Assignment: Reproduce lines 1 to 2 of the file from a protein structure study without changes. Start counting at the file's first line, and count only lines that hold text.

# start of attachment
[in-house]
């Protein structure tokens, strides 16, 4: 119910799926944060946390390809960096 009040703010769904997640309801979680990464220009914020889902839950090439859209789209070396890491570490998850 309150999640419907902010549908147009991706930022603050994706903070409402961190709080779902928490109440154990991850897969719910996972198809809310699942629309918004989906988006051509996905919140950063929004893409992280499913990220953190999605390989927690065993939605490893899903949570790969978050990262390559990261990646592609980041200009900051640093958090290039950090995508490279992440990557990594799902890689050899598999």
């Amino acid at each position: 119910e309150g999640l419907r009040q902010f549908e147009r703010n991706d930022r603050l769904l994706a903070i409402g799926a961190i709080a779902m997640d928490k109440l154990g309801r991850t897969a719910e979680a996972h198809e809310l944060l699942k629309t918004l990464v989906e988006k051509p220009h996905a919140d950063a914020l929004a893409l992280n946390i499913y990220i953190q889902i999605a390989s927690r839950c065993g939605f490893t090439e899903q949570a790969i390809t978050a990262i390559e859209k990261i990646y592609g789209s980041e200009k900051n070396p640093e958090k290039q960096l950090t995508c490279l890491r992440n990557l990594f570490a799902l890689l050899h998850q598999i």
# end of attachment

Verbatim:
[in-house]
């Protein structure tokens, strides 16, 4: 119910799926944060946390390809960096 009040703010769904997640309801979680990464220009914020889902839950090439859209789209070396890491570490998850 309150999640419907902010549908147009991706930022603050994706903070409402961190709080779902928490109440154990991850897969719910996972198809809310699942629309918004989906988006051509996905919140950063929004893409992280499913990220953190999605390989927690065993939605490893899903949570790969978050990262390559990261990646592609980041200009900051640093958090290039950090995508490279992440990557990594799902890689050899598999």